Theresa May has announced plans for legislation that will target unscrupulous puppy mills across the UK. The prime minister said the revised laws will be unveiled in the New Year and will also crackdown on licensed breeders who engage in animal abuse.
"Any unscrupulous mistreatment of animals is disturbing – so in our drive to achieve the highest animal welfare standards in the world, we continually look at what more can be done," she said on Thursday (21 December).
May had two dogs as a child — a poodle called Tassle, and a mongrel rescue dog called Lucky.
"The arrival of a happy, healthy puppy, as I know myself, is a memorable time for a family, but it's absolutely right we do everything we can to eradicate animal cruelty from our society," she added. "The proposals my government is developing will be an important step forward."
Environment Secretary Michael Gove, who will be working on the proposal, said those looking to buy a dog for Christmas should be particularly careful about where they purchase their pets from.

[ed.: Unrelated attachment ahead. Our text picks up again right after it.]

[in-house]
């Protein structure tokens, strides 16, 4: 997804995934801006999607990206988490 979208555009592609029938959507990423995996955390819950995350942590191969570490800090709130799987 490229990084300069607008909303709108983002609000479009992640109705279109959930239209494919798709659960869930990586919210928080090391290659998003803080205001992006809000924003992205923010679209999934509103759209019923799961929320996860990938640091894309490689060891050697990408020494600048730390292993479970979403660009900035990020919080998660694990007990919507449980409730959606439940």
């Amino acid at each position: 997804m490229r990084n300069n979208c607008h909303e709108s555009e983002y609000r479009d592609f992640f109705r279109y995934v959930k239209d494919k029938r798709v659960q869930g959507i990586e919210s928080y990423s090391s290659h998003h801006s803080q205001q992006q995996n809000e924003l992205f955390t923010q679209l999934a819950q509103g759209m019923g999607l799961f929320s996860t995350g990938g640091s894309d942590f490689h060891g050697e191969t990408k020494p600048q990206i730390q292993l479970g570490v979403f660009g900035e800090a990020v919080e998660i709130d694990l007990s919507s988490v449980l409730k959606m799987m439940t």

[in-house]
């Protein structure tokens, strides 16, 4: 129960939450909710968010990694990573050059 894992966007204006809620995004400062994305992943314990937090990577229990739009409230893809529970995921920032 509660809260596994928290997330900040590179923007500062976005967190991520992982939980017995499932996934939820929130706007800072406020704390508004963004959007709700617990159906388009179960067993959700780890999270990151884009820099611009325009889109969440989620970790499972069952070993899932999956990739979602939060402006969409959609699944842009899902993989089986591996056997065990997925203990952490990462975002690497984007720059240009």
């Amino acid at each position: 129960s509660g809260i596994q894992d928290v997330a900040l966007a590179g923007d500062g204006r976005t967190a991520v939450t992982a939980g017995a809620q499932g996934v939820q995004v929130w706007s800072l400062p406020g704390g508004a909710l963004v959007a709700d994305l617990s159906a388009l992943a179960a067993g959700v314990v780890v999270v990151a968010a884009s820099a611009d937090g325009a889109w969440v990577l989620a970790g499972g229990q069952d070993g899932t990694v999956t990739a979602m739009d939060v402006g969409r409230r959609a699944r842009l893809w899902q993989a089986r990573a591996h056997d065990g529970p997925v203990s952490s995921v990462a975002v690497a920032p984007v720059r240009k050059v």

"At this time of year it is all too easy to be moved by images online or adverts in the local press advertising newborn puppies looking for a home for Christmas," he said. "But what we don't see is all too often a sad history of mistreatment and malpractice.
"That is why we are looking at how we can go further to crack down on unscrupulous breeders so pet owners will have no doubt their new dogs have had the right start in life."
The legislation will issue new rules for licensed dog breeders which include showing puppies alongside their mother before a sale is made. Online sellers will have to publish their licence number, and the pet's country of origin and country of residence, and sales will only be completed once the prospective owner has physically seen the dog.
Puppies will only be allowed to be put up for sale by the breeders themselves. Undercover operations by animal rights activists have uncovered farms where female dogs are forced to keep producing puppies while being fed just enough water and food. The animals are crowded into filthy cages and not allowed any exercise. In many cases, the dogs are medicated to make them look healthier.